2020 Honda Jazz hybrid: prices, specification and on-sale date

Prices for the new hybrid-only Honda Jazz start from £18,980, with order books open now

2020 Honda Jazz

UK prices for the all-new Honda Jazz hybrid have been revealed. The hybrid-only small car costs from £18,980 in SE spec, with the top-spec EX priced at £21,380. It'll also be offered in jacked-up Crosstar guise, commanding a premium of around £2,200 on high-trim cars. Order books are open now, with first deliveries expected in mid-2020.

Specs for the new Jazz hybrid haven't been revealed, but Honda says it'll be offered in a range of colours; the only no-cost colour will be Crystal Black. The Crosstar will be "available exclusively in two-tone combinations, with a gloss-black roof contrasting the expressive colour palettes".

The new Jazz boasts Honda's latest 'e:HEV' hybrid powertrain, which combines a 1.5-litre petrol engine with a pair of electric motors, drawing power from a lithium-ion battery. It'll be the only engine offered for the car in European markets; Honda says this is a step on the road to it offering an electrified version of its entire line-up by 2022.

A power output of 108bhp, 102g/km CO2 emissions and 62mpg are the headline figures, which compare with 114bhp and estimated numbers of 86g/km and 105mpg for the Jazz's closest rival, the new Toyota Yaris Hybrid. The Jazz Crosstar variant records 110g/km CO2 emissions and 59mpg economy. Performance-wise, the Jazz will get from 0-62mph in 9.4 seconds and top out at 108mph.

As in Honda's larger CR-V Hybrid SUV, the system automatically shuffles between three driving modes: EV Mode uses electric power only, Hybrid Drive sees the engine send power to the generator motor that then powers the motor turning the wheels and Engine Drive sees the engine drive the wheels directly. EV Mode and Hybrid Drive are predominantly used at low speeds while parking or in traffic, while Engine Drive comes into play on more open roads. A newly developed electronically controlled continuously variable transmission (eCVT) helps deliver the car's power smoothly.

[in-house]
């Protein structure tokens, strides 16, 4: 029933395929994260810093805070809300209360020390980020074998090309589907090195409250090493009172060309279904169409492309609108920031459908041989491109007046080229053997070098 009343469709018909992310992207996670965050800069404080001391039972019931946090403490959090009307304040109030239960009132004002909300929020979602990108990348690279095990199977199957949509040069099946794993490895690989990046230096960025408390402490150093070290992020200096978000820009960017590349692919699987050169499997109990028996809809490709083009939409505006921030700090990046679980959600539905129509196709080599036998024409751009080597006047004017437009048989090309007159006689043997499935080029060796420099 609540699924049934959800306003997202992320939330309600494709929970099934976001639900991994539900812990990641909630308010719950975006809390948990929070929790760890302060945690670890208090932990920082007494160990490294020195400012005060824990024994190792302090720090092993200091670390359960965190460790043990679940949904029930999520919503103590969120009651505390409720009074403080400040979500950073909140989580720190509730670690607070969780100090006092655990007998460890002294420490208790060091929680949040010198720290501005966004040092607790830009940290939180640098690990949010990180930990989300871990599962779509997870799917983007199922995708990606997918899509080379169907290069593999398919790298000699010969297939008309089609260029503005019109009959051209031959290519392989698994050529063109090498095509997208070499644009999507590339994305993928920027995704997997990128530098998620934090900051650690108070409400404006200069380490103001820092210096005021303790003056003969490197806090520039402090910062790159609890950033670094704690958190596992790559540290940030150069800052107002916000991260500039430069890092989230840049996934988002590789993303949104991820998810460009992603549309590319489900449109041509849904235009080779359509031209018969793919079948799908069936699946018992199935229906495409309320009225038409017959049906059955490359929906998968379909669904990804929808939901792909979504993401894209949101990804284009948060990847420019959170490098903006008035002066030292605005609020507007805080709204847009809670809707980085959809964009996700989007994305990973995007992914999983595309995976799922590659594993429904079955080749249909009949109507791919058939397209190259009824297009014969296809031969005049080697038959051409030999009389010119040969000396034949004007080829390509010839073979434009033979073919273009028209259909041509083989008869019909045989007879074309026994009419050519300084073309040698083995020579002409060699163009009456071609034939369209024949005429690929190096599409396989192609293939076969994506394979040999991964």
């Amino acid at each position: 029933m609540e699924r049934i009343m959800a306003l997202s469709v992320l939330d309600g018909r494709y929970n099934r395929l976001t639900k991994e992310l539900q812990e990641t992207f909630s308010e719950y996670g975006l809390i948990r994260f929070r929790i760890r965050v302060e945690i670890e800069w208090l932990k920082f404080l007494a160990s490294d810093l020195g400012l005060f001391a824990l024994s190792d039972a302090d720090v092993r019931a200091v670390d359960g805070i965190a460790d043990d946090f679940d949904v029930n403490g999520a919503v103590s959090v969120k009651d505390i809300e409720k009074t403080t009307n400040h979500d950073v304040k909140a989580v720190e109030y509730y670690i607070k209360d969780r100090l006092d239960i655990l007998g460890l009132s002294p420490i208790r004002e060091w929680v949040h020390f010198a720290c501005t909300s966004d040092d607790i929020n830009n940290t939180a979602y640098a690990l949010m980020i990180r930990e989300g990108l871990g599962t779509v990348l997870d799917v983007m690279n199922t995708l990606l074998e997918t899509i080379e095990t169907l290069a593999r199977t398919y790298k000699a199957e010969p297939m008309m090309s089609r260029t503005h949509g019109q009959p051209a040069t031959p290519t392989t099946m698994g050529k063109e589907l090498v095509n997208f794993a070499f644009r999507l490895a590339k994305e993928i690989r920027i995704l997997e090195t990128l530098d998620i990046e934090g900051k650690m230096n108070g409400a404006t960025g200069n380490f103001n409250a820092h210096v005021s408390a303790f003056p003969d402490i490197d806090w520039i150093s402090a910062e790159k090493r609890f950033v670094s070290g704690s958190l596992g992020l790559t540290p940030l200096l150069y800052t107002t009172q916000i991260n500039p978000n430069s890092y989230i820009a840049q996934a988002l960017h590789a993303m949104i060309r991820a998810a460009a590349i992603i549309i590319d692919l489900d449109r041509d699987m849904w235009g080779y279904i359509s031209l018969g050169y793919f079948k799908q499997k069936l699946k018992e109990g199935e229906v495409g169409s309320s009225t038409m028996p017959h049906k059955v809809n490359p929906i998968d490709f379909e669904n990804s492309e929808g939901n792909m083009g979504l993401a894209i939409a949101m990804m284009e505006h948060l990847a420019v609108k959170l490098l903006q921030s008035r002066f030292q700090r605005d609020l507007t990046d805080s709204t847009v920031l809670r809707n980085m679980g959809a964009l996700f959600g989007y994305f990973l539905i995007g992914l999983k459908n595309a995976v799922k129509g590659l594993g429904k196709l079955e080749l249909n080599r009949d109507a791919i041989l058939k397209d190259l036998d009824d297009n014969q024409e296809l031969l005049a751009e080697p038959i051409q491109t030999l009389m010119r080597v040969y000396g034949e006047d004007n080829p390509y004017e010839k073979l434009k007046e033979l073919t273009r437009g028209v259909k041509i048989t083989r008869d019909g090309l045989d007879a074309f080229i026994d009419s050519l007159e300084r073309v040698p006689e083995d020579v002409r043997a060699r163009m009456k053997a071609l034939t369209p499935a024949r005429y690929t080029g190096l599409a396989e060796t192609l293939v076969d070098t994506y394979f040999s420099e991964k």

Interior and practicality

Inside, the new Jazz will feature the latest infotainment and connectivity technology, with in-car wi-fi and an LCD touchscreen with a smartphone-like interface that Honda promises will be faster to use than its predecessor, along with Apple CarPlay and Android Auto smartphone pairing. Voice control will be possible using the Honda Personal Assistant interface first seen in the pure-electric Honda e city car.

On the practicality side, the new Jazz retains the previous model's characteristic 'magic seats', with bases that flip up to free up more cargo-carrying space in the cabin. A wide centre-console armrest and improved, wider seats also promise to increase comfort for occupants. Honda says boot capacity ranges from 298 litres with the rear seats in place to 1,203 litres (measured to the roof) when they're folded down.

Honda is promising excellent comfort from the Jazz, thanks to seats with a "supportive mat structure", instead of the S-spring design used previously. This allows for a 30mm deeper seat than before, while Honda has added extra cushioning. The back of the seat has also been improved to increase lumbar and pelvic support.

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In April 2020, Honda revealed that the new Jazz will feature some new safety equipment. A new centre airbag sits in the back of the driver’s seat and, when inflated in the case of a side-on accident, helps to keep the driver and passenger from colliding. This new airbag – likely to feature on other Honda vehicles in the future – is one of 10 fitted as standard to the new Jazz. Seatbelt pre-tensioners also help to stop lateral movement in such a crash, as does a higher centre armrest.

Rear side airbags named ‘i-side’ by Honda help to keep rear passengers from hitting the C-pillar or rear door in a side-on collision. Honda says it has designed the airbag to fit in the rear seat pad and not to impinge on the functioning of its trademark ‘magic’ folding seats. Front knee airbags also feature.

Elsewhere, Honda claims that the Jazz’s structure has been developed to distribute the energy of a crash more evenly.

A host of active safety and driver-assistance features are included as standard. Grouped together in a package called Honda SENSING, the systems on board include automatic emergency braking, adaptive cruise control, lane-keeping assistance, traffic-sign recognition and blind-spot monitoring, among others.


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